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UE NEWS HEALTH AND SAFETY


Cellosolves Cause
Miscarriages

UE News, February 1993

Women workers exposed to chemicals called cellosolves had a 40 percent higher rate of miscarriages than other female employees, according to a recent study of the semiconductor industry in California. This is of special concern to UE members, since cellosolves, also known as glycol ethers, are used by many U.S. industries.

The California study was conducted by medical scientists from the University of California at Davis, and was funded by the semiconductor industry. These results were similar to those of two other industry-funded studies: a 1988 study of workers at a Digital Equipment Corporation (DEC) plant, and a 1992 IBM study. When so many industry-funded studies find that workers are being harmed, then we’d better take these results quite seriously.

Let’s look now at these cellosolve chemicals — how to identify them and what we can do to protect ourselves.

IDENTIFYING CELLOSOLVE

First you need to find out whether or not cellosolves (also known as glycol ethers) are used in your department or in your plant.

In the semiconductor industry, and throughout the electronics industry, cellosolves are widely used in epoxies, lacquers, paints, enamels and other coating materials. Also, they are commonly used in paint removers and paint thinners. So plants which produce and finish metal and wood products may use cellosolves as well as construction, maintenance and home repair companies.

Printing operations use these chemicals in inks, and the textile industry uses them in dyes and pigments. Anti-icing additives in truck and auto brake fluids contain cellosolves. Glycol ethers are even used in some cosmetics. So whatever kind of plant you work in, you need to check for these chemicals, especially in department where paints, epoxies and other coatings are used or removed.

A SKUNK BY ANY NAME...

Unfortunately cellosolves often have long, complicated chemical names. In some cases there are several different chemical names for the same compound. For example, one chemical name for methyl cellosolve is Ethylene Glycol Monomethyl Ether, or simply EGME. Another is -Methoxyethanol, or 2-ME. So any one of these names describes exactly the same toxic compound.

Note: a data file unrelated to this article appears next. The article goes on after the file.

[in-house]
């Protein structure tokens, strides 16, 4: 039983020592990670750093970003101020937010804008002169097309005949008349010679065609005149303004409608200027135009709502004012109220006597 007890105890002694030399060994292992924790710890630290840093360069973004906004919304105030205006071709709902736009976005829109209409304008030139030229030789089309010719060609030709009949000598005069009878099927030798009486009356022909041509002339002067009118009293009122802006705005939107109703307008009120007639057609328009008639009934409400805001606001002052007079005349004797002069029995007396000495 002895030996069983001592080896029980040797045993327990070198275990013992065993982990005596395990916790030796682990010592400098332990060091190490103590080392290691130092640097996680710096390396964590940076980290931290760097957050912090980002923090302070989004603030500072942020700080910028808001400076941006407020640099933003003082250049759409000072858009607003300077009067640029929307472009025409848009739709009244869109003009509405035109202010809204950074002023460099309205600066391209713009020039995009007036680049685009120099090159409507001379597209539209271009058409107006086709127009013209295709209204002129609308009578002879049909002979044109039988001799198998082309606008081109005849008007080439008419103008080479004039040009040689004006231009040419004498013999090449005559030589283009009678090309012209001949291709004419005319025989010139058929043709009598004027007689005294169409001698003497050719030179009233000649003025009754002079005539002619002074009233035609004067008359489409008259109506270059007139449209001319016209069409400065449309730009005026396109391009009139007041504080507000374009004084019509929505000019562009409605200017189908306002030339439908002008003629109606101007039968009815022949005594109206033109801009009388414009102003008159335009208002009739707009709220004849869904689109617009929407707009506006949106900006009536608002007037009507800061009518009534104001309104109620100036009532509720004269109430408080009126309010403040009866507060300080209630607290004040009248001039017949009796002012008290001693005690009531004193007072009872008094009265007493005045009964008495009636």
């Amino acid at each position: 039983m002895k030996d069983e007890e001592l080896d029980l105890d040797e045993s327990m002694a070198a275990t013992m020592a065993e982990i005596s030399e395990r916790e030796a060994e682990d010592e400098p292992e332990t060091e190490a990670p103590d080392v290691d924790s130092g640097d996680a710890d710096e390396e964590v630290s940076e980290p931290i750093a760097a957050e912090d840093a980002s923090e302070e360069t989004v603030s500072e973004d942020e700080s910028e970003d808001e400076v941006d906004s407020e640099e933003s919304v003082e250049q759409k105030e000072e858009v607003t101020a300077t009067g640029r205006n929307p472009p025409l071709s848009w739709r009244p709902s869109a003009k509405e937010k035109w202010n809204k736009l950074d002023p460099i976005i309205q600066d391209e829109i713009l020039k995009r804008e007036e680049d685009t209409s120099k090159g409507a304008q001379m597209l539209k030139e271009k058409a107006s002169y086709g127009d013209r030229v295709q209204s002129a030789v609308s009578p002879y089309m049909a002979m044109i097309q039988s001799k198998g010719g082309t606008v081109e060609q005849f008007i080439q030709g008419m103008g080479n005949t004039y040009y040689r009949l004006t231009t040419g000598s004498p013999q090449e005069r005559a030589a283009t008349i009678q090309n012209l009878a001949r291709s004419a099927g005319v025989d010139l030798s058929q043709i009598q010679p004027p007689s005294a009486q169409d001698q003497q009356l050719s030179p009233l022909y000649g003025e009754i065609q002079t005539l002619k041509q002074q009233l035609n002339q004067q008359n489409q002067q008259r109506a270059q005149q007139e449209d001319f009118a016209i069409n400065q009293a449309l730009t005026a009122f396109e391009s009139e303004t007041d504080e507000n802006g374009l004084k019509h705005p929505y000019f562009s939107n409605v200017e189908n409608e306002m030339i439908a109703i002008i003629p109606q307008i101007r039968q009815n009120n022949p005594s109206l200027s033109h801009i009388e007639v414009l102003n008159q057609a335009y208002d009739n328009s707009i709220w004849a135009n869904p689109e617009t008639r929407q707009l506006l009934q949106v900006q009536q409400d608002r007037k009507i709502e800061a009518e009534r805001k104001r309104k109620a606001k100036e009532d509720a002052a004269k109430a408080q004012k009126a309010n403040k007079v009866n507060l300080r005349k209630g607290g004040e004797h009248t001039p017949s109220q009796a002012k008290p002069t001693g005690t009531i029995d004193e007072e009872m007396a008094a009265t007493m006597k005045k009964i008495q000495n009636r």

This complicates the task of searching Material Safety Data Sheets (MSDSs) to find out if these chemicals are used in your plant. But don’t let it hold you back — these compounds can be a serious threat to health. Below is a table of chemical and trade names for these compounds, which can help you in your search:

 

Common Name

Chemical Names

Registered Trade Names

Methyl cellosolve

Ethylene glycol methyl ether (EGME)
2-Methoexyethanol (2-ME)
Glycol methyl ether
Ethylene glycol monomethyl ether
ME

Dowanol EM
Ektasolve
Polysolve EM
Methyl Oxitol

Cellosolve

Ethylene glycol ethyl ether (EGEE)
2-Ethoxyethanol (2-EE)
Glycol ethyl ether
Ethylene glycolmonoethyl ether
EE

Dowanol EE
Polysolve EE
Oxitol

Butyl

2-Butoxyethanol (2-BE)
BE

 

Methyl cellosolve acetate

2-Methoxyethyl acetate

 

Cellosolve acetate

2-Ethoxyethyl acetate

 

 

PROTECTING YOURSELF

If any cellosolve or glycol ether chemical is used in your plant, the union health and safety committee should bring this to the attention of management and ask that a substitute material be sought. Often a substitute coating without cellosolves or glycol ethers can be found.

If these toxic chemicals must be used, make sure that adequate ventilation is provided and that the ventilation system is properly maintained. Also, since all cellosolve compounds can enter the body through the skin, proper protective clothing, including gloves, should be provided by management. Neoprene and nitrile rubber gloves are often used when these chemicals are being handled.


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